Discuss the way in which Sheila changes throughout the play
The Birlings are a middle Edwardian class family. The play is set in
1912, in the house of the Birling family in the North Midlands. At
that time a woman's role was considered inferior to the men's as it
was always presumed that the man was the head of the house. Women were
also not thought of as being able to take part in serious
conversations, and that they needed to be protected.
At the beginning of the play, Sheila is described as young,
attractive, girly and naïve. Also she has just become engaged. This is
made known through the stage directions and how she reacts to certain
At the start of the play, Sheila shows her character by being very
girly in her contributions to the conversation. As the stage
directions say 'Sheila is still admiring her ring' and not listening
to her father's speech. This shows that she is self-centred and is
enjoying the attention that the engagement is bringing her. Also she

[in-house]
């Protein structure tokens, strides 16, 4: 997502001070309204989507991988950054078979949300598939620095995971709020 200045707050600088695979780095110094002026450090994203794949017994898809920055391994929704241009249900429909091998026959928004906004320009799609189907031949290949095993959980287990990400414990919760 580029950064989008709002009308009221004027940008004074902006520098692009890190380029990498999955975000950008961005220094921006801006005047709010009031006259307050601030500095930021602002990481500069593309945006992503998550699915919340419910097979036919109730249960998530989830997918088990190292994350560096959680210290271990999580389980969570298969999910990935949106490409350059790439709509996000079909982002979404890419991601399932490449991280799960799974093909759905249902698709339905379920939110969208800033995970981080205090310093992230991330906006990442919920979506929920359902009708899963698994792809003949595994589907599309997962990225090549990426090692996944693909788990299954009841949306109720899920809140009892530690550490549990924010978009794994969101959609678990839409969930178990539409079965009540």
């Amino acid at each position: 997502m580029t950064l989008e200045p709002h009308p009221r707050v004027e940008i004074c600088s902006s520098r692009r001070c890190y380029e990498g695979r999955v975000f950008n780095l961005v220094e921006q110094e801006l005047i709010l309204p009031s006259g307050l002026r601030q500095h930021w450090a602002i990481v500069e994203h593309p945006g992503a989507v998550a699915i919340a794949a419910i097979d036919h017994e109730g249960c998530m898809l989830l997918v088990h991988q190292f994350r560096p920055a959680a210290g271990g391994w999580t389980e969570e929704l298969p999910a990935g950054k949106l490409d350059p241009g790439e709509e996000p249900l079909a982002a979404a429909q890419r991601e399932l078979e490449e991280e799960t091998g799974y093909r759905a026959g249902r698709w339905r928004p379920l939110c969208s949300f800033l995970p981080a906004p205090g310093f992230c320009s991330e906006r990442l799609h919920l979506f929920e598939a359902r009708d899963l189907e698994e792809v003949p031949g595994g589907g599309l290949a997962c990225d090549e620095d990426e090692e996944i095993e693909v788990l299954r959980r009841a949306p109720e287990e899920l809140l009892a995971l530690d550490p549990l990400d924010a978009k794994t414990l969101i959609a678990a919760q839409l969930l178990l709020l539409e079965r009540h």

refers to her parents as "Mummy" and "Daddy" at the beginning of the
play, emphasizing her dependency on her family. The arrival of the
Inspector seems to be the beginning of the change in Sheila. When
Sheila says 'except for all last summer, when you never came near me'.
She does not question Gerald further on the subject though she knew
where he was. She does not question him further about it because the
earlier, girly side of Sheila's character would not be able to cope
with the truth. Though she knows that he has not been 'awfully busy at
the works', where he said he has been, but having an affair.
When Sheila first finds out about the girl's suicide she is genuinely
upset and shows her sensitive side in her reaction, 'It's just that I
can't help thinking about this girl - destroying herself so horribly -
and I've been so happy tonight'. She feels this way because she has
been busy enjoying her self in her self obsessed world and she hasn't
been considering what is going on in the 'real' world.
As she finds out that her father is involved she thinks that his
behaviour was wrong, as she says 'But these girls aren't cheap labour
- they're people.' She sees Eva as a girl, not just as a way of making
more money. Sheila is ready to criticise her father on his behaviour
and although she is foolish and selfish, she has the potential to
change. At the time, some big business men were capitalist employers
who only cared about their self interests.
When Sheila finds out that she helped to contribute to Eva's
depression by getting her fired from...